pre-determined, unlike an environment where everything can be customized
including things that are unexpectedly useful.
As a side-note, after many decades of debating this, Emacs has finally added lexical scope in its core language, but this is still determined by a flag — a global
And back to the discussion of whether we should use dynamic or lexical scope:
The most important fact is that we want to view programs as executed by the normal substituting evaluator. Our original motivation was to optimize evaluation only — not to change the semantics! It follows that we want the result of this optimization to behave in the same way. All we need is to evaluate:
in the original evaluator to get convinced that
7 should be the
correct result (note also that the same code, when translated into
Racket, evaluates to
(Yet, this is a very important optimization, which without it lots of programs become too slow to be feasible, so you might claim that you’re fine with the modified semantics…)
It does not allow using functions as objects, for example, we have seen that we have a functional representation for pairs:
If this is evaluated in a dynamically-scoped language, we do get a
function as a result, but the values bound to
y are now
gone! Using the substitution model we substituted these values in,
but now they were only held in a cache which no has no entries for
In the same way, currying would not work, our nice
would not work etc etc etc.
Makes reasoning impossible, because any piece of code behaves in a way that cannot be predicted until run-time. For example, if dynamic scoping was used in Racket, then you wouldn’t be able to know what this function is doing:
As it is, it will cause a run-time error, but if you call it like this:
then it will return
1, and if you later do this:
then you would get
These problems can be demonstrated in Emacs Lisp too, but Racket goes one step further — it uses the same rule for evaluating a function as well as its values (Lisp uses a different name-space for functions). Because of this, you cannot even rely on the following function:
to always add
y! — A similar example to the above:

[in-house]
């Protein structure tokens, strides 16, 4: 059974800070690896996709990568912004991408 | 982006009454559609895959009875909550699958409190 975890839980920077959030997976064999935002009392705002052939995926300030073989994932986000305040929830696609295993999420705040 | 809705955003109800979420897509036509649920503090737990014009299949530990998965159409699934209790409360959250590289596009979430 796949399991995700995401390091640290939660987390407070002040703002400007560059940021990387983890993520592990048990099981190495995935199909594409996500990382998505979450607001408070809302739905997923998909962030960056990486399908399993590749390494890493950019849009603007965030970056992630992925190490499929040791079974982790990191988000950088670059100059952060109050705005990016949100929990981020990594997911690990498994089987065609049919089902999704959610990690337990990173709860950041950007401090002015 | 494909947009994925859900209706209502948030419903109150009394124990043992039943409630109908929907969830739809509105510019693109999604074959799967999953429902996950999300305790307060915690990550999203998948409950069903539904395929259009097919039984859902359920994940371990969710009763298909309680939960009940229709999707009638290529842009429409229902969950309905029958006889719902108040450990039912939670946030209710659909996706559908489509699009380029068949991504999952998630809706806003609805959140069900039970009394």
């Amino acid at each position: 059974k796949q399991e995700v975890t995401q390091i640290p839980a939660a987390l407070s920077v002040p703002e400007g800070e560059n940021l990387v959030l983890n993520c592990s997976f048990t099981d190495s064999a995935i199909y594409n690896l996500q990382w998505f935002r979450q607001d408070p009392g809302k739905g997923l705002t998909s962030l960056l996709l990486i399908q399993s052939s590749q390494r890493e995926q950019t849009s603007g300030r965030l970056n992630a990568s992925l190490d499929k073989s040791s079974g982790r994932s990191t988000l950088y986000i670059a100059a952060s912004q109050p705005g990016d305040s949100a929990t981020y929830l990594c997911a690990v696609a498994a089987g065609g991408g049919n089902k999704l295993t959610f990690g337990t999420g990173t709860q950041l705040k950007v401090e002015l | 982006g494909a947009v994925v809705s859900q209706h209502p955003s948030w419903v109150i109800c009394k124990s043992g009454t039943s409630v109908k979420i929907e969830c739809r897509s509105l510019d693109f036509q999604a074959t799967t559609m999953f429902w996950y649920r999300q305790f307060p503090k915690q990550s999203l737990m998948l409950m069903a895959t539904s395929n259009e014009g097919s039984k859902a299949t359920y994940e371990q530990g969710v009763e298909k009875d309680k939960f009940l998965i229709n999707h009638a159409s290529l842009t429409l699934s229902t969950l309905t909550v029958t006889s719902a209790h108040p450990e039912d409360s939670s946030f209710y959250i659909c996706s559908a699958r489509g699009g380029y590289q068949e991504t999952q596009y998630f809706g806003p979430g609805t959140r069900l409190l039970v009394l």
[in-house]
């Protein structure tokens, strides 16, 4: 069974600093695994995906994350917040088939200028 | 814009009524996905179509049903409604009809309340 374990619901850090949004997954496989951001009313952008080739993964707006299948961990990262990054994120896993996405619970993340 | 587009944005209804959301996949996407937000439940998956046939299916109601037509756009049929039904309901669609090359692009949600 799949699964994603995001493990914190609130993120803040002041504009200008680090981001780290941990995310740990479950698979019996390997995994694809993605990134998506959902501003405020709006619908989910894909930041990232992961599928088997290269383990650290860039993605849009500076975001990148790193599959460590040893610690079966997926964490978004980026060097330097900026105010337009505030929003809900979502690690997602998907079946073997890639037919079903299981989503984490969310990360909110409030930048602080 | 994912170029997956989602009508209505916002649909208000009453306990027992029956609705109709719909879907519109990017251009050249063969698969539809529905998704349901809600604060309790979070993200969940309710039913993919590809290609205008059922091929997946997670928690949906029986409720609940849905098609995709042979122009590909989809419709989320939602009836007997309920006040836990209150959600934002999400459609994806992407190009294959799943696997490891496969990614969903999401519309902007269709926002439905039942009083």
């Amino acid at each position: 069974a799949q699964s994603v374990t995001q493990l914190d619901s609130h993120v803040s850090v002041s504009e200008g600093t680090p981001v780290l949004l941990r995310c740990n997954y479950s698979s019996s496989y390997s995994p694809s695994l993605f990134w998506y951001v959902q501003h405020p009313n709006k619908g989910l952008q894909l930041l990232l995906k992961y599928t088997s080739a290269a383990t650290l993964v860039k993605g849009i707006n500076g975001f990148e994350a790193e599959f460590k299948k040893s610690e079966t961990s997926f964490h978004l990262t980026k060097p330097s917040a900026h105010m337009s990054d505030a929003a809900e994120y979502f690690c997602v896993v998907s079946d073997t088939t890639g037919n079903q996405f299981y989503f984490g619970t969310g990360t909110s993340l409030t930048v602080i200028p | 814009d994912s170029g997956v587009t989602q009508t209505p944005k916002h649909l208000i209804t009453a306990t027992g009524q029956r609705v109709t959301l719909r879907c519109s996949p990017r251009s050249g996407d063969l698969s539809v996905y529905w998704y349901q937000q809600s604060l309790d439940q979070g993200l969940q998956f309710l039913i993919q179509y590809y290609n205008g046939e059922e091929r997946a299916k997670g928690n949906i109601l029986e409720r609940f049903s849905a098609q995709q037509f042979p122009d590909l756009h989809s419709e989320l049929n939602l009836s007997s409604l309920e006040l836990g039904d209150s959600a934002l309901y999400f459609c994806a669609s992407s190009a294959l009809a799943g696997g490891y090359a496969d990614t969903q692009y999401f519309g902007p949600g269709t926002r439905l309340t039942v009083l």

Many so-called “scripting” languages begin their lives with dynamic scoping. The main reason, as we’ve seen, is that implementing it is extremely simple (no, nobody does substitution in the real world! (Well, almost nobody…)).
Another reason is that these problems make life impossible if you want
to use functions as object like you do in Racket, so you notice them
very fast — but in a
normal language without first-class
functions, problems are not as obvious.
For example, bash has
local variables, but they have dynamic scope:
Perl began its life with dynamic scope for variables that are declared
When faced with this problem, “the Perl way” was, obviously, not to
remove or fix features, but to pile them up — so
behaves in this way, and now there is a
my declaration which
achieves proper lexical scope (and every serious Perl programmer knows
that you should always use
There are other examples of languages that changed, and languages that want to change (e.g, nobody likes dynamic scope in Emacs Lisp, but there’s just too much code now).
This is still a tricky issue, like any other issue with bindings. For example, googling got me quickly to a Python blog post which is confused about what “dynamic scoping” is… It claims that Python uses dynamic scope (Search for “Python uses dynamic as opposed to lexical scoping”), yet python always used lexical scope rules, as can be seen by translating their code to Racket (ignore side-effects in this computation):
or by trying this in Python:
The real problem of python (pre 2.1, and pre 2.2 without the funny
line) is that it didn’t create closures, which we will talk about shortly.
Another example, which is an indicator of how easy it is to mess up
your scope is the following Ruby bug — running in
(This is a bug due to weird scoping rules for variables, which was fixed in newer versions of Ruby. See this Ruby rant for details, or read about Ruby and the principle of unwelcome surprise for additional gems.)
Another thing to consider is the fact that compilation is something that you do based only on the lexical structure of programs, since compilers never actually run code. This means that dynamic scope makes compilation close to impossible.
There are some advantages for dynamic scope too. Two notable ones are:
Dynamic scope makes it easy to have a “configuration variable” easily change for the extent of a calling piece of code (this is used extensively in Emacs, for example). The thing is that usually we want to control which variables are “configurable” in this way, statically scoped languages like Racket often choose a separate facility for these. To rephrase the problem of dynamic scoping, it’s that all variables are modifiable.
The same can be said about functions: it is sometimes desirable to change a function dynamically (for example, see “Aspect Oriented Programming”), but if there is no control and all functions can change, we get a world where no code can every be reliable.
It makes recursion immediately available — for example,
is an infinite loop with a dynamically scoped language. But in a lexically scoped language we will need to do some more work to get recursion going.